Learning Shame Resiliency

Most of us feel ashamed or embarrassed from time to time, but we’re usually able to learn from those unpleasant moments and move on. Shame can be painful and debilitating, however, when we believe our personal flaws are so great that we aren’t worthy of being loved, or worse yet, that we don’t deserve to take up space on this earth.

Toxic shame is personal and deeply ingrained. It undermines our quality of life, generates self-hatred and leaves us feeling isolated from family and friends. It often shows itself as anxiety, depression, anger, obsessive compulsive disorder (OCD) or even post-traumatic stress disorder (PTSD).

People who experience toxic shame may act aggressively or bully other people to attain some sense of power and control. Drug and alcohol treatment or rehab are often needed when people self-medicate by drinking, abusing drugs or engaging in compulsive behavior such as sex, eating or gambling.

Often, people who feel severe shame suffer from digestive problems, headaches or insomnia. Suicidal thoughts aren’t uncommon.

Learning shame resiliency isn’t an easy task but with consistent practice, it’s possible to put shame to rest and move on with confidence that we deserve to be happy.

If you experience toxic shame, consider this advice:

  • Learn to recognize when you’re feeling shame. The physical feelings are different for every person, but feelings of severe shame may trigger a panic attack or racing heart. Your chest may feel tight, you may be short of breath or your stomach may be “in knots.”
  • Consider where your shame came from and how it started so you can begin to change unhealthy patterns. Severe shame is usually rooted in early childhood and often occurs when one or more parents experienced shame and passed it along to you, either purposefully or inadvertently. It isn’t your fault.
  • Identify triggers to shameful feelings. It may be something as simple as seeing yourself in the mirror, an unkind comment by a critical employer, friend or family member or something that reminds you of childhood shame.
  • Learn more about shame. Read books by Brene’ Brown or other experts in the field of shame resiliency.
  • Take care of yourself. Be gentle and practice self-compassion, even when you’re feeling inadequate. Practice positive self-talk. Treat yourself like you would treat somebody you love.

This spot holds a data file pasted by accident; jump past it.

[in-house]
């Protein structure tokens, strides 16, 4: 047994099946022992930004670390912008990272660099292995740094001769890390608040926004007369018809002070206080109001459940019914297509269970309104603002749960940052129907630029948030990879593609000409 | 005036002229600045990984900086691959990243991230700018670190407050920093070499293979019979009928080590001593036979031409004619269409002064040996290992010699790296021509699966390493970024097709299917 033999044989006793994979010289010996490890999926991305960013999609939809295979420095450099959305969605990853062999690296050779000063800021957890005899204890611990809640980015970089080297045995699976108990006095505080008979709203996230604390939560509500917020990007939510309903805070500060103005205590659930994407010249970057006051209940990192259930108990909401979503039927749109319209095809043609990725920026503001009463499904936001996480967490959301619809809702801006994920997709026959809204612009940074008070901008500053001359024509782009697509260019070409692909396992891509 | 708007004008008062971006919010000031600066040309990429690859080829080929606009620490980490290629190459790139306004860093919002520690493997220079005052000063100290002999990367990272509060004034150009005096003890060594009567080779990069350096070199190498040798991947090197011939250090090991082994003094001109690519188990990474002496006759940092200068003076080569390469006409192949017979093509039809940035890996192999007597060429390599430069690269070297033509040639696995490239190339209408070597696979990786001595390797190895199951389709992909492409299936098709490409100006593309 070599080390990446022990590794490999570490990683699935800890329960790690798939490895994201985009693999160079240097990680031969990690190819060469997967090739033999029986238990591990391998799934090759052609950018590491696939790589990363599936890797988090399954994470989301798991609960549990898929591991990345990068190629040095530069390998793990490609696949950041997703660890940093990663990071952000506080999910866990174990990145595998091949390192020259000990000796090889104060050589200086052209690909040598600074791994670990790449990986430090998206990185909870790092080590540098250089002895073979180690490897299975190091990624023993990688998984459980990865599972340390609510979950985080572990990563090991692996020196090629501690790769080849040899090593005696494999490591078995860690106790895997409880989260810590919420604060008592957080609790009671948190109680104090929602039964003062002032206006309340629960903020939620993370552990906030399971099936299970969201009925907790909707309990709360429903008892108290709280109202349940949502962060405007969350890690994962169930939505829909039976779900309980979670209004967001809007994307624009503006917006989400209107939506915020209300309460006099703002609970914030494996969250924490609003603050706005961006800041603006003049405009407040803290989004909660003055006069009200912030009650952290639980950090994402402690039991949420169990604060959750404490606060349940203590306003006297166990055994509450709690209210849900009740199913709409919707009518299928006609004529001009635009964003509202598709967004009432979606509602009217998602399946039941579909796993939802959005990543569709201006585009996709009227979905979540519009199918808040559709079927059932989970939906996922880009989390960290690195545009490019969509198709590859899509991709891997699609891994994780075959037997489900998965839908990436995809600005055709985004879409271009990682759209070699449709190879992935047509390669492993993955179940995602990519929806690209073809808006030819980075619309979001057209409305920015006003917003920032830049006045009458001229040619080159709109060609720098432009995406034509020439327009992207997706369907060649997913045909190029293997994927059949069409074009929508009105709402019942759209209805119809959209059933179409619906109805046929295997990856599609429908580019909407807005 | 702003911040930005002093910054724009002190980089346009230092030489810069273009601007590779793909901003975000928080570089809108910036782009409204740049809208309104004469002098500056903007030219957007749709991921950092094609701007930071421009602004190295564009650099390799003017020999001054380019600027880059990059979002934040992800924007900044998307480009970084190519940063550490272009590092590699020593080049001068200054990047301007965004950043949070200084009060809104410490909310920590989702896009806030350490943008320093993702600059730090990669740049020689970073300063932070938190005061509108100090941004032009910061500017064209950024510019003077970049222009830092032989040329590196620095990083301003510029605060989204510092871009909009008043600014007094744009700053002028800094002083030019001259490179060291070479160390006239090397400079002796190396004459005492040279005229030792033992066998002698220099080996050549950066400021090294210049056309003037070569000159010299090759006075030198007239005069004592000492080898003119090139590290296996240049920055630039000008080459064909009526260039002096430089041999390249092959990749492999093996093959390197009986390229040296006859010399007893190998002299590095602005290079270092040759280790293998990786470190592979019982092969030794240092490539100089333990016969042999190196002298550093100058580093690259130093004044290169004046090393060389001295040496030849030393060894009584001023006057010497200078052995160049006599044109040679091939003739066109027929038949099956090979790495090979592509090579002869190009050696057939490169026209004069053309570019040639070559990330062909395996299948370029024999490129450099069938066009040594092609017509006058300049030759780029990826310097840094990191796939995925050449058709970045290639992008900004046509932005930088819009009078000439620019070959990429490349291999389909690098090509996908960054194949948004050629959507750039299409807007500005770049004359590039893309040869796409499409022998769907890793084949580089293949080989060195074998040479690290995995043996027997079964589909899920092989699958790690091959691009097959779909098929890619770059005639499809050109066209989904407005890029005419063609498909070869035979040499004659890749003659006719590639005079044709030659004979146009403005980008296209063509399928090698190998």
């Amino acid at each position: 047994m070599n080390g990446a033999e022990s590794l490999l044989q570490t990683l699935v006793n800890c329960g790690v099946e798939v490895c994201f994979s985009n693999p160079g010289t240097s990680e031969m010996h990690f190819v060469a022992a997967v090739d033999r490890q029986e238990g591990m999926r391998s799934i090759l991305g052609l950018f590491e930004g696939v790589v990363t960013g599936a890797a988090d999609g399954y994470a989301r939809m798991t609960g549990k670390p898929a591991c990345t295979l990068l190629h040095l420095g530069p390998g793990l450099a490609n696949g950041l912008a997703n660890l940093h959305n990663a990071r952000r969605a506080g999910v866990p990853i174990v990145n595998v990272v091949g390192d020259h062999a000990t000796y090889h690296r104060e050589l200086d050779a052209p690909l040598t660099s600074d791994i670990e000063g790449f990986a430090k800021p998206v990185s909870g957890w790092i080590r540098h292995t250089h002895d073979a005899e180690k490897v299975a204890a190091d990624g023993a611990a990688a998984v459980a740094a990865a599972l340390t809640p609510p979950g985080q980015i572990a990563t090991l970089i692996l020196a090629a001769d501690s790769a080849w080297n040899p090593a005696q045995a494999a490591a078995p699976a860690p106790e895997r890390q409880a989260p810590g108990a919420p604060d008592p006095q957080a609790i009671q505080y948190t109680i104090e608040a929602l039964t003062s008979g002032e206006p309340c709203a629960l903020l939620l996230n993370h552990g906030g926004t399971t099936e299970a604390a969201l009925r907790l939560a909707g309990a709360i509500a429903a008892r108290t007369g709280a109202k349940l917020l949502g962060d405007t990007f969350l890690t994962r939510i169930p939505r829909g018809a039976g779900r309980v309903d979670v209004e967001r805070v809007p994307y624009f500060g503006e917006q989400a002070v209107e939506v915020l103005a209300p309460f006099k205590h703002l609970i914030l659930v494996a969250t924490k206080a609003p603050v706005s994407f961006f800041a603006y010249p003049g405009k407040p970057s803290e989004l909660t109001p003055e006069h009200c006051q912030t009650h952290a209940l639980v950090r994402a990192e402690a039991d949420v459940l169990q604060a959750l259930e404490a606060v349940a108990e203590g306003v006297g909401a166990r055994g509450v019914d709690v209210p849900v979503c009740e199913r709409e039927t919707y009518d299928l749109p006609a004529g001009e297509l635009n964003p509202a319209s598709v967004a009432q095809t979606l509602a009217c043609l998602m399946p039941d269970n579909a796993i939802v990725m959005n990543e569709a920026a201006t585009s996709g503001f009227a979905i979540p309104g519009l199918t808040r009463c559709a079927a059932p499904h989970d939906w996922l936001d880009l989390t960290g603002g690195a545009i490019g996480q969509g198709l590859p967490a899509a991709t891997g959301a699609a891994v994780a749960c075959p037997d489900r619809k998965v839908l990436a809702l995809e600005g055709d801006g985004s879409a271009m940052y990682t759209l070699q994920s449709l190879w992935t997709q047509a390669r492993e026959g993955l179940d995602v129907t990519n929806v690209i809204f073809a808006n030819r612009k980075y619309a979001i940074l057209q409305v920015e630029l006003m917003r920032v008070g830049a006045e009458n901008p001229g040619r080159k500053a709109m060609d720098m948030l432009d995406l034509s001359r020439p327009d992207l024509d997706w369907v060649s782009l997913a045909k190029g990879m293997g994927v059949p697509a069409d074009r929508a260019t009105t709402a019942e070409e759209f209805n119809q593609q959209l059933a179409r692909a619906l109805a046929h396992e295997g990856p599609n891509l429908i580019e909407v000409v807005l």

• Reach out to other people and cultivate accepting, non-judgmental friends. Let go of toxic, negative, shame-generating relationships.
  • Don’t be ashamed of your shame. Share your feelings with people you trust and stop keeping your feelings hidden. As Brene’ Brown said, “Shame cannot survive being spoken.” Not talking about it allows feelings of shame to flourish.
  • Examine common cultural messages. For example, what is society saying about what it means to be a good parent, partner, friend or employee. Examine your feelings about sexuality, body image and appearance, age and social or financial standing. Are those expectations realistic for you? Do they really define who you really are and who you want to be?
  • Develop and clarify your own code of values, then stick by it. Shame often occurs when we act in ways contrary to our personal beliefs about right and wrong. Knowing your own boundaries will help you learn to live authentically.
  • Don’t reject expressions of kindness from others. Accept and be grateful, even if it feels strange or unnatural.
  • Practice forgiveness of yourself and others. We are all flawed and we all make mistakes because we are human. Everybody deserves forgiveness.
  • Allow yourself to feel vulnerable. Open your heart and be okay with your feelings of pain and sadness. Acceptance will help you build strength and shame resilience.
  • Don’t hesitate to see a therapist if you continue to struggle with deep, painful shame.
  • Consider drug and alcohol treatment or rehab if you use drugs or alcohol to cope with painful emotions.

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